NAIROBI: The Kenyan shilling held steady on Wednesday but its outlook remained bearish due to importer demand for dollars amid a wide current account deficit, while Safaricom weighed on shares further.
At the 1300 GMT market close, leading commercial banks posted the shilling at 85.90/86.00 per dollar, unchanged from the previous day's close.
"We could take out 86.00 and head to 86.50 against the dollar," said Christopher Muiga, a senior trader at Kenya Commercial Bank.
"Demand will definitely outweigh supply and the current account deficit keeps growing and this will definitely lead to a weaker currency."
The current account deficit stood at just over 11 percent of the gross domestic product in May, viewed as high by policymakers and creating potential pressure on the exchange rate.
On the Nairobi Securities Exchange, the benchmark NSE-20 Share Index fell for a second straight session, down 0.3 percent to 4,128.62 points.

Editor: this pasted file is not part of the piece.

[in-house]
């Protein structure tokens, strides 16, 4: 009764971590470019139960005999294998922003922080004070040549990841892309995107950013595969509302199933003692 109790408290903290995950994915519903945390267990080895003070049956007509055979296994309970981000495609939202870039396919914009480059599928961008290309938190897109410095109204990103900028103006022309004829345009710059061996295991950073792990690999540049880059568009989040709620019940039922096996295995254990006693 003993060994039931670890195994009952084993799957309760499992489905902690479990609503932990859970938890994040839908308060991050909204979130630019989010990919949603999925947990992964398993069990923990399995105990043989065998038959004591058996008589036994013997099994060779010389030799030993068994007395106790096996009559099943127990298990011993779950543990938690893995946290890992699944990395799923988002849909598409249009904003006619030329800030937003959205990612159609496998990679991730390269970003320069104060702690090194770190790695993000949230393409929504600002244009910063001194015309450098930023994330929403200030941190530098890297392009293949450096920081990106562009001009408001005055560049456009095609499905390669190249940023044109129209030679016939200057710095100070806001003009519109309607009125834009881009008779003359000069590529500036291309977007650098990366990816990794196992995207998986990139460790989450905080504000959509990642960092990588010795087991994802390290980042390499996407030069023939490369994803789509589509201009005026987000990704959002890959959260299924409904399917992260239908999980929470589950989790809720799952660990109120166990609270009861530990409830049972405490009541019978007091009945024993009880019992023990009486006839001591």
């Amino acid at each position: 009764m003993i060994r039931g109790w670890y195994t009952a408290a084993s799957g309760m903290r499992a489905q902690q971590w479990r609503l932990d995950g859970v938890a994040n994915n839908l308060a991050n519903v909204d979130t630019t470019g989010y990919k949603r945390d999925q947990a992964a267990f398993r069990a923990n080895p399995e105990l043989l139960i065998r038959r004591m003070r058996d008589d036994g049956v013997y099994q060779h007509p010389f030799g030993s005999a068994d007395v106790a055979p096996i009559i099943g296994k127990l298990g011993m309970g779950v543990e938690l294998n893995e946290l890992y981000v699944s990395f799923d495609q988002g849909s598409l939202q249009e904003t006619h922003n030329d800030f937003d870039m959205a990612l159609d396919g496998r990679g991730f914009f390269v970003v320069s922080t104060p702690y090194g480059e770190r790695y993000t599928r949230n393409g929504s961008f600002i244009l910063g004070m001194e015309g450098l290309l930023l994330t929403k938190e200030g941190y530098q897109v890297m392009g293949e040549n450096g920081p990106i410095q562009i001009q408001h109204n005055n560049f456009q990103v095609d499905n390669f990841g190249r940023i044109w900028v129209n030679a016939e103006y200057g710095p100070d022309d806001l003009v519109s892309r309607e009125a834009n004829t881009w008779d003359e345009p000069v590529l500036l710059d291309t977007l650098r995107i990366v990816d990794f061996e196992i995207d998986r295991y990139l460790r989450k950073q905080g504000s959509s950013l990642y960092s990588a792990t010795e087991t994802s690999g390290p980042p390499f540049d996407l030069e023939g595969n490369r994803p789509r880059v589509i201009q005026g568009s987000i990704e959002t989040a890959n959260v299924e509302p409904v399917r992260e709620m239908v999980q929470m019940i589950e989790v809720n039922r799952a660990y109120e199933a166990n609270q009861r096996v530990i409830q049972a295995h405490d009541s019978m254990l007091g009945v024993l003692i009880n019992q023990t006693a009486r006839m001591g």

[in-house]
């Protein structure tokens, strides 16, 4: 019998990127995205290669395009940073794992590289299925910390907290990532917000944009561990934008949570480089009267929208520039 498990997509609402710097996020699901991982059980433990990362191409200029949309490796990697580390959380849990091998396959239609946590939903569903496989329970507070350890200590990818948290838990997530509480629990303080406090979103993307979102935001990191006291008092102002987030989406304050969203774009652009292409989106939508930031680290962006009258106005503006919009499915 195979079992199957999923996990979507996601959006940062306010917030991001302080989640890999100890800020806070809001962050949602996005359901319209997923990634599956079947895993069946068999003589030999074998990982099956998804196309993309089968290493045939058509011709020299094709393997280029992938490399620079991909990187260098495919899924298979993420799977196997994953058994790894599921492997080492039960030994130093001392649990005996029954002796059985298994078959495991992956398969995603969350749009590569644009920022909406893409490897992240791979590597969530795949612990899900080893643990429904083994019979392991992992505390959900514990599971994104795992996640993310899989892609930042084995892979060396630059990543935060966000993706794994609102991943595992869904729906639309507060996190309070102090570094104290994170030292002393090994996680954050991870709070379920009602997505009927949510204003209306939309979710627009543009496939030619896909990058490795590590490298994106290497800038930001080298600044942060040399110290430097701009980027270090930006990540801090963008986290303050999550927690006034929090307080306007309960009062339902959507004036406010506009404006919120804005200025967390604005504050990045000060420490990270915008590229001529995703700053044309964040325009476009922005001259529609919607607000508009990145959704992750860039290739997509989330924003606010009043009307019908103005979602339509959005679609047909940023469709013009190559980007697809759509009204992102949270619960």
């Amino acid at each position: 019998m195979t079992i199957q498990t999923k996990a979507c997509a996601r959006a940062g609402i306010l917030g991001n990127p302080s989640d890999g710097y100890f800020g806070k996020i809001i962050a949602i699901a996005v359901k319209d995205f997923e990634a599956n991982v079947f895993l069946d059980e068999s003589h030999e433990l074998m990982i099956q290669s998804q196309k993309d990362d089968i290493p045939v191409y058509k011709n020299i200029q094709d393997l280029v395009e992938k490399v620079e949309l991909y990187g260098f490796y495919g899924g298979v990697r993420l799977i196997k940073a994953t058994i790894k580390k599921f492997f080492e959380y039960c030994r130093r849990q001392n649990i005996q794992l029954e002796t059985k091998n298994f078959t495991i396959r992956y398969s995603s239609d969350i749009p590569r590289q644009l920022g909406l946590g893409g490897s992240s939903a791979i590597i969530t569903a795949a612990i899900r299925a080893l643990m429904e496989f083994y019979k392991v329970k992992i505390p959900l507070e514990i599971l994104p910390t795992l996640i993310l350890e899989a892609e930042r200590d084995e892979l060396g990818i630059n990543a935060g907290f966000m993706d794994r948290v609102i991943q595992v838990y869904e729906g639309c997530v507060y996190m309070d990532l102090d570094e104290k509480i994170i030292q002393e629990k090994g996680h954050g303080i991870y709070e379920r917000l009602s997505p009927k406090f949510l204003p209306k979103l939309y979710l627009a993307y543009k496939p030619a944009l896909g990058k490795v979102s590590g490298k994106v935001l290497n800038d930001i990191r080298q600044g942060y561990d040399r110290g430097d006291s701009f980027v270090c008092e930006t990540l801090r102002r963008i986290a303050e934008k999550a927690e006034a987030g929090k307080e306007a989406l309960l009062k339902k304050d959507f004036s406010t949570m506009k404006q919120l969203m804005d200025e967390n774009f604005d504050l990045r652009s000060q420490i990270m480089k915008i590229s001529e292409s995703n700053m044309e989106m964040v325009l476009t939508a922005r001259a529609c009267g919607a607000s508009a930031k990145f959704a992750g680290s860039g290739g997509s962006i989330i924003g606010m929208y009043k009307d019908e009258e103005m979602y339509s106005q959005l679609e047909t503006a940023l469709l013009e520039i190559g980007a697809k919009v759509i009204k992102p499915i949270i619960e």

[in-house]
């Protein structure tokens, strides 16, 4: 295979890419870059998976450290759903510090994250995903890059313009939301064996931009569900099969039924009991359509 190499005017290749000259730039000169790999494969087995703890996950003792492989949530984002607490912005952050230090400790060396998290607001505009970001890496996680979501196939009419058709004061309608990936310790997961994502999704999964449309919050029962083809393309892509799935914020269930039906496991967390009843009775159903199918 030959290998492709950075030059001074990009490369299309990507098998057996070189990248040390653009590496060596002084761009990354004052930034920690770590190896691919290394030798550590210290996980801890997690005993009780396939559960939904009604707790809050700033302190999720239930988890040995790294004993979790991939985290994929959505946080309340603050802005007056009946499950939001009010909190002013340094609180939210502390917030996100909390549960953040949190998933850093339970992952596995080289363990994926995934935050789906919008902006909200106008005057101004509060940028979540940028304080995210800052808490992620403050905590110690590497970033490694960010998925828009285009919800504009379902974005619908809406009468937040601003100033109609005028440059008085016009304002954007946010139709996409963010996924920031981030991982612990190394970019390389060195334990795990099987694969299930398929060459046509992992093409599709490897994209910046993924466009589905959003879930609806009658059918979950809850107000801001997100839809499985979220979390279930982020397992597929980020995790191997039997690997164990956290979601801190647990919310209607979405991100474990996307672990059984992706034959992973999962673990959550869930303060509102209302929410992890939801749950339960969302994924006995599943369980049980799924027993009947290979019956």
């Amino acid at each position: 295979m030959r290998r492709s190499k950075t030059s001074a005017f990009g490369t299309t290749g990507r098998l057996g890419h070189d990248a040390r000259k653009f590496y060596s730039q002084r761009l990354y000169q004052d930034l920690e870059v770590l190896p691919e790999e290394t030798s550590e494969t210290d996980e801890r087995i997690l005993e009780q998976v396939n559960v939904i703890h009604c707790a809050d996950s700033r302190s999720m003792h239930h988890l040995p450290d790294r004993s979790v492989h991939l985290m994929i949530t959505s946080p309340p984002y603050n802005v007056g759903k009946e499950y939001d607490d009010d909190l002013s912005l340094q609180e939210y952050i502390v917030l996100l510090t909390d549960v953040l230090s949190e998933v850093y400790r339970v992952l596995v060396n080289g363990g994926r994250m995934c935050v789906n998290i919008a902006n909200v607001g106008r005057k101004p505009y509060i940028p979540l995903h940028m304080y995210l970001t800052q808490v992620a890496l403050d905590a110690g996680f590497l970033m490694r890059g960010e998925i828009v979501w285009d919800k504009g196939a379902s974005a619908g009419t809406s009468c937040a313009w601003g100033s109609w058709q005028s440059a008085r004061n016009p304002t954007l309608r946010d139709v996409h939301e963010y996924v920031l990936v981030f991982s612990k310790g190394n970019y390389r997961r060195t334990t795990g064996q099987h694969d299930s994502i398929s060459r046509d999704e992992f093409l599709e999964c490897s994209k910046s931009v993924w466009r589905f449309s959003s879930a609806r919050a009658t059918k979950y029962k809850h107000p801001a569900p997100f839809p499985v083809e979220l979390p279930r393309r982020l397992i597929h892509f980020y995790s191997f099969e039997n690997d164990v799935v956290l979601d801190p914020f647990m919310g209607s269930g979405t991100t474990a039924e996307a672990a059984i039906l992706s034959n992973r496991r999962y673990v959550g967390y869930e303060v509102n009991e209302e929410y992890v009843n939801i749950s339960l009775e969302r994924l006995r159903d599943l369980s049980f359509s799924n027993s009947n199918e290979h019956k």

Safaricom, one of the most capitalised stocks on the bourse, accounted for more that half of the day's traded volume. The country's leading mobile service provider dropped 2 percent to 4.90 shillings a share.
"Safaricom is falling following investor's reaction to the cut in calling rates, which many speculate will injure the company's earnings," Sterling Investment Bank said in daily note.
Kenya's telecoms regulator cut the rate mobile phone operators charge each other for calls made across networks by 35 percent on Monday, which is expected to hurt the top operator's revenue.
In the debt market, the yield on the 182-day Treasury bills fell to 9.336 percent from 9.773 percent last week, while the yield on the 364-day bills also on sale at the same time fell to 11.709 percent from 11.943 percent previously.